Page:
Respect and trust needed to forge strong China-EU ties
Wang Li
Editor's note: Wang Li is a professor at Jilin University. The article reflects the author's opinion, and not necessarily the views of CGTN.
Chinese Premier Li Keqiang has wrapped up his Europe tour where he attended the 21st China-EU Leaders' Meeting as well as the 8th Leaders' Meeting of China and the Central and Eastern European Countries (CEEC), and paid a state visit to Croatia.
Given EU's confidence in its bilateral partnership with China and the CEEC's expansion from 16+1 to 17+1 due to Greece joining the project on April 12, there are ample reasons to believe that strong ties between China and the EU will continue to serve as a bridge between the East and the West and beyond.
At the political level, China has enjoyed formal diplomatic relations with all EU member states. Now with Greece on board, all the 17 CEEC have signed the Belt and Road Initiative (BRI) cooperation agreements with China. Europe appreciates China's huge economic and political impact both regionally and globally. Given the re-emergence of China as a great power on the world stage, the union hopes to see its cooperation with China serve both sides' interests.
In the 2005 joint statement of the China-EU summit, leaders of the two sides reviewed the process in bilateral relations over the years, “which is fast maturing into a comprehensive strategic partnership.” On March 18, 2019, in the High-level Strategic Dialogue between China and the EU, the two sides agreed that the bilateral cooperation far outweighs competition, and that consensus, rather than divergences, underpins bilateral relations.
Chinese Premier Li Keqiang (front) attends the eighth leaders' meeting of China and Central and Eastern European Countries in Dubrovnik, Croatia, April 12, 2019. /Xinhua Photo

Chinese Premier Li Keqiang (front) attends the eighth leaders' meeting of China and Central and Eastern European Countries in Dubrovnik, Croatia, April 12, 2019. /Xinhua Photo

Accordingly, their strategic consensus includes 10 areas where both sides vow to support multilateralism and oppose unilateralism, support the United Nations (UN) in playing a leading role in international affairs, and safeguard the basic norms of international relations based on the purposes of the UN Charter, along with the implementation of the 2030 Agenda for Sustainable Development.
Equally, at the economic level, the EU has been China's top trading partner for the past 15 years, while China has been EU's second largest trading partner for years running.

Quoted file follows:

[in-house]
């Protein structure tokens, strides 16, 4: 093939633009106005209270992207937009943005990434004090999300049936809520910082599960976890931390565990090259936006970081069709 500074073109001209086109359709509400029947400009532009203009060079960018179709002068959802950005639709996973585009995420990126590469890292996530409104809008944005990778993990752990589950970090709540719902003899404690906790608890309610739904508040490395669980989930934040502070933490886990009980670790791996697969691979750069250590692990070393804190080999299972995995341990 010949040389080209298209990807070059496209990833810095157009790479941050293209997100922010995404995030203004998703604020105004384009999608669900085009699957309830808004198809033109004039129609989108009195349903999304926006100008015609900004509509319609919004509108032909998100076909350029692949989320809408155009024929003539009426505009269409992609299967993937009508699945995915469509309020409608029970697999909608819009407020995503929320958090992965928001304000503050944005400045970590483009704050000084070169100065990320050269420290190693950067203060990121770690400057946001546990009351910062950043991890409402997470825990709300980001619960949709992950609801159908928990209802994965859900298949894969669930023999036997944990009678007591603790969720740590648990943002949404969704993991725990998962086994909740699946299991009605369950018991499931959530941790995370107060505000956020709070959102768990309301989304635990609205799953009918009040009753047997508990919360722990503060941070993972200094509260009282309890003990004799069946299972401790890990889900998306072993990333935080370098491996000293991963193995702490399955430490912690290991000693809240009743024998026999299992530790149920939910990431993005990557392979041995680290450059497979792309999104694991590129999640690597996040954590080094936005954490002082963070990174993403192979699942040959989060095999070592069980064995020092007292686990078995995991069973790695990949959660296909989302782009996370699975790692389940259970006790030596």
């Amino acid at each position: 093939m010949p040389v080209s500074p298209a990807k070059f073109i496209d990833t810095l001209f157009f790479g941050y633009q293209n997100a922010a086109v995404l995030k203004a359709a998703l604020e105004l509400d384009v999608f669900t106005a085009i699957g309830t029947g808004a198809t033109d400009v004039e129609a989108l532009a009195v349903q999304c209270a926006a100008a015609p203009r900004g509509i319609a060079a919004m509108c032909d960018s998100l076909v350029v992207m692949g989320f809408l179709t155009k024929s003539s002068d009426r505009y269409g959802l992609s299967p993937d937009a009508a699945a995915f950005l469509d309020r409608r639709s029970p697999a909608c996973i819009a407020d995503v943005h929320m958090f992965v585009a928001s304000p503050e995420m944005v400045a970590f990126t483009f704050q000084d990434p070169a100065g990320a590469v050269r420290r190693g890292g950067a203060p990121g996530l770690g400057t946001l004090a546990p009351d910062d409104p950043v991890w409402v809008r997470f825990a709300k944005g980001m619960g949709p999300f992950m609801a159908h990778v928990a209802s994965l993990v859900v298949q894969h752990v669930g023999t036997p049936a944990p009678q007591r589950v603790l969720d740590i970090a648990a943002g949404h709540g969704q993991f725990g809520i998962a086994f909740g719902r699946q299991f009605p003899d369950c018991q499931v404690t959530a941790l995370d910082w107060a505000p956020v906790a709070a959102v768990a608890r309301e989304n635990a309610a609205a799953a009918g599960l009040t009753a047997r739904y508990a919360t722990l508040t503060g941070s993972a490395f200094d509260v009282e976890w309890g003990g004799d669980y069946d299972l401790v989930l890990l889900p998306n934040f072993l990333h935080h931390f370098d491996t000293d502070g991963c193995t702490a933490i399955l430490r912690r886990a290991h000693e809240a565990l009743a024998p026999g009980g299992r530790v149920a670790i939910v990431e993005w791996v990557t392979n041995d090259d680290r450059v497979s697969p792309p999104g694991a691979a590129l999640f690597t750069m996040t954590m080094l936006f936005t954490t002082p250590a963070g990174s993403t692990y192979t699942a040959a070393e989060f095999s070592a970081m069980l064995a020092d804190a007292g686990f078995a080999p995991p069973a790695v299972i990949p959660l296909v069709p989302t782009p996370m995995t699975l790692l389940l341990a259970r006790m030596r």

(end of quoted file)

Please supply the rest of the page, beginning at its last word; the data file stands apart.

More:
According to 2018 statistics from China, two-way trade between China and Europe as a whole and between China and the EU reached 733.8 billion U.S. dollars and 682.2 billion U.S. dollars, respectively. It means the trading volumes between the two sides surpassed one million U.S. dollars every minute on average. 
Moreover, since China and the EU are actual and aspiring economic powerhouses, both sides have agreed to work with each other on a range of issues across regions, such as climate change, technology transfer, and cooperation in third-countries, Iran nuclear deal and anti-terrorism globally.
For sure, due to both historical reasons and pressure from Washington, a sense of “China threat” is still prevalent in Europe. Some argue that cooperation between CEEC and China is directed by Beijing for “dividing” the EU and then “conquering” it. 
However, this is rather ridiculous. Historically, China has supported the European integration in the hope of a peaceful and prosperous Europe. Geopolitically, Beijing understands that the CEEC are the core concern of Brussels. Therefore, China never intends to compete with the EU for influence in the sub-region.
Fully aware of this dilemma, Beijing has reiterated that China is willing to work with the EU to safeguard multilateralism and promote free trade through the UN, the WTO, the IMF, the World Bank, etc. 
In order to promote China-Europe relations, both sides also need to strengthen mutual respect and trust. As Chinese President Xi Jinping once said at the seminar on global governance in Paris, trust is the “glue” for maintaining good relations among and between nations.
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